Led by Tom Duncan, our tour to Rome is timed to coincide with the 500th anniversary of Raphael’s death and we shall trace his life and work in the city over the twelve years of his Roman career. His style quickly consolidated, stimulated not only by his innate genius and his remarkable patrons, but above all by his rivalry with the slightly older Michelangelo, an uneasy relationship which will provide us with the subsidiary theme of this tour. This will be achieved via a series of carefully chosen visits, many of them private, when we shall see his most important projects such as the Stanze in the Vatican, his work in both Villa Madama and the Farnesina, culminating in the wonderful exhibition which will take place in Rome early in 2020, when major works from all over the world will return to Rome, many of them for the first time since originally created.

Your physical comfort is guaranteed: Our chosen hotel is the very comfortable 3* Superior Albergo del Senato, just by the Pantheon and situated in the heart of the historic centre of the city. During the visit we shall often use a series of Mercedes ‘people carriers’ thus ensuring a truly door-to-door service for many of our visits.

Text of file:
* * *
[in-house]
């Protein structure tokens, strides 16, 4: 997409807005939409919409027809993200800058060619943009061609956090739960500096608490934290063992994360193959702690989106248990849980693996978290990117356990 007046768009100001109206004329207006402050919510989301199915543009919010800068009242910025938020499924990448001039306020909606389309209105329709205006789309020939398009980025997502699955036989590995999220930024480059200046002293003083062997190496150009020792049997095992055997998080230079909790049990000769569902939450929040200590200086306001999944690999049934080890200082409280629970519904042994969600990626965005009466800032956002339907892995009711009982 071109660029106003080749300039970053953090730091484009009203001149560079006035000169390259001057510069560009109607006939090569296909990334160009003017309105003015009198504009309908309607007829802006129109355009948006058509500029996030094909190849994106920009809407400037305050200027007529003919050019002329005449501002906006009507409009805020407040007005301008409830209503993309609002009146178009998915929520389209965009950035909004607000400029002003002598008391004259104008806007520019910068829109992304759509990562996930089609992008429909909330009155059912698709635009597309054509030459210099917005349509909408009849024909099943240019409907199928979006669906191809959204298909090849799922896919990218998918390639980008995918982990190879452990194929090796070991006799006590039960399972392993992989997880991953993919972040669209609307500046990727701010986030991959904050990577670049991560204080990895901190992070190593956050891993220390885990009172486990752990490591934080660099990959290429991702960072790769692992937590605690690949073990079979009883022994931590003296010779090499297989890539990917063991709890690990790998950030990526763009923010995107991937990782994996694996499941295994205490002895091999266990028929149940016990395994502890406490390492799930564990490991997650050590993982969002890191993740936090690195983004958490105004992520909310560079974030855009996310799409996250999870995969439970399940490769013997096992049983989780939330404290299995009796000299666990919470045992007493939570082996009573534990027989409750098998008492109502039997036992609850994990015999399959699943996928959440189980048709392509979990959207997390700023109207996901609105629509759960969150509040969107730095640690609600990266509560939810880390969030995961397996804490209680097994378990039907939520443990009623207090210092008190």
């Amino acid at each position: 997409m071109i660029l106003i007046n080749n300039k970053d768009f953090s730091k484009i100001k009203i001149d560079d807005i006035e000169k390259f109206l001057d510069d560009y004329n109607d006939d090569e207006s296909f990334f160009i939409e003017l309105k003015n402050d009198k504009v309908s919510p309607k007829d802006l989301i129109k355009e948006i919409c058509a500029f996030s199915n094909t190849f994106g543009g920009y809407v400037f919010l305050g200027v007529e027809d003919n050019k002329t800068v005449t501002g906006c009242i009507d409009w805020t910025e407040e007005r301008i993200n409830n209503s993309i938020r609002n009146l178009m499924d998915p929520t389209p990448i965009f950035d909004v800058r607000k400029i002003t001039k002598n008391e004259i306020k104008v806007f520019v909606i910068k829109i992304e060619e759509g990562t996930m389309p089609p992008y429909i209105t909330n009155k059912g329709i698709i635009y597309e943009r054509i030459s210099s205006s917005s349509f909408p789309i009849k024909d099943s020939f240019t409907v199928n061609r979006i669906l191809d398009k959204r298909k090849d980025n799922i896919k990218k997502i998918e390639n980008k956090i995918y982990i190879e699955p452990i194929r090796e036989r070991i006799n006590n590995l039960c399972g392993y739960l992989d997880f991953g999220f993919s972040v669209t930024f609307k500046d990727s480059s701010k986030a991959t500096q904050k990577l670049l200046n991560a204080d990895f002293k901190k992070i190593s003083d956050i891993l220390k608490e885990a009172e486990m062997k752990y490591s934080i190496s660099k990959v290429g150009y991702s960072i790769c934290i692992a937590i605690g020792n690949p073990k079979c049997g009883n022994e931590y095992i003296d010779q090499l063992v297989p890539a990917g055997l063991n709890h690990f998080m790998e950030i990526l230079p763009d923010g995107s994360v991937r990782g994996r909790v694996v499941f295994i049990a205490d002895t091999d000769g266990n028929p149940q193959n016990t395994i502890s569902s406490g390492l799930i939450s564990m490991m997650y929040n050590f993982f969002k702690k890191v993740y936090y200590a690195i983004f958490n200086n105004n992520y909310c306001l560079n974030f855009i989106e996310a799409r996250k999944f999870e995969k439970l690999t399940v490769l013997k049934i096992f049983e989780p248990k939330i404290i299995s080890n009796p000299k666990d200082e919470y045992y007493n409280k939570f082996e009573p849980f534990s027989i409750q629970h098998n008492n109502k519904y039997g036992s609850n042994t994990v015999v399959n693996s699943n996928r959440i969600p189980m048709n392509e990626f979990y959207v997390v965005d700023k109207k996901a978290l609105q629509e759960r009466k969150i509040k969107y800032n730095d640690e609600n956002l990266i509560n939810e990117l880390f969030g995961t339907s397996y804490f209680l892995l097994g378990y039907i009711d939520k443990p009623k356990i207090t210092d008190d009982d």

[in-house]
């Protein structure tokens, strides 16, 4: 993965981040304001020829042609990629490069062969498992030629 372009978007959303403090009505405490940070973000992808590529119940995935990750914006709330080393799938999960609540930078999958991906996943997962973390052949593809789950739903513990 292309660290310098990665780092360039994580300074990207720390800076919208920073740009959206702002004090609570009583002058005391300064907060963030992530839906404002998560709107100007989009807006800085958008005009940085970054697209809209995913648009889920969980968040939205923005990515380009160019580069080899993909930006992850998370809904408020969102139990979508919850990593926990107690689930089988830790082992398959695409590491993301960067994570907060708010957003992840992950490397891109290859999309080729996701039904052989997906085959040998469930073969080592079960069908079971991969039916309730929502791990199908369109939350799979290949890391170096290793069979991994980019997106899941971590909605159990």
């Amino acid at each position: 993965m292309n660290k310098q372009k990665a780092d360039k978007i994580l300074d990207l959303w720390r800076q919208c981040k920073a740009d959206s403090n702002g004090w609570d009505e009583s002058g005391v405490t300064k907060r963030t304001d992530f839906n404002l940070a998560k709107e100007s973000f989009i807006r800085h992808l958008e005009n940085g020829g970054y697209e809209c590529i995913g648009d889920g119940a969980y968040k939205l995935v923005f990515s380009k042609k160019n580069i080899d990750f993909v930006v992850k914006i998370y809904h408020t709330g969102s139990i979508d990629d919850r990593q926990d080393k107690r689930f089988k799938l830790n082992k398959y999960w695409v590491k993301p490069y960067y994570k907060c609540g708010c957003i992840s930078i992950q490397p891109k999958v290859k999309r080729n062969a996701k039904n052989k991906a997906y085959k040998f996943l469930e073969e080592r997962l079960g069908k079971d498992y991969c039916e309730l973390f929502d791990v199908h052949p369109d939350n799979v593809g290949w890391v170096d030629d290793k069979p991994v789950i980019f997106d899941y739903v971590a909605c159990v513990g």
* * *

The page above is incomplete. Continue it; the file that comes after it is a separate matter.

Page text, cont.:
Day by day

Day 1: Tuesday 24 March
We fly from Heathrow to Rome’s Fiumicino airport arriving late afternoon. We drive into Rome to our hotel, the 3* Superior Albergo del Senato, just across from the Pantheon. Later in the evening we have dinner in a local restaurant – wine, water and coffee are included with our group lunches and dinners.
Day 2: Wednesday 25 March
After breakfast Tom Duncan will lecture in our hotel on Raphael’s early career in Umbria and Florence, setting the scene for his arrival in Rome, probably in late 1508. We then spend the day exploring on foot the Campus Martius area of central Rome where the artist encountered some of the most recent projects by older contemporaries and where some of his earliest Roman commissions can be found. We begin at the Basilica of Santa Maria sopra Minerva where the elegant frescoes of Filippino Lippi recall the influence of late quattrocento Florence.  We continue to the fine courtyard at Palazzo della Cancelleria, which introduces the language of contemporary palace design which Raphael will develop when he also begins to work in this medium. We stroll through Campo de Fiore to Via del Governo Vecchio, where the artist lived. Following a group lunch near Piazza Navona, we visit the fine churches of Santa Maria della Pace and Sant’Agostino, both of which contain frescoes by Raphael. We end our day at the Pantheon, where the artist is buried, after which the remainder of the evening will be free.
Day 3: Thursday 26 March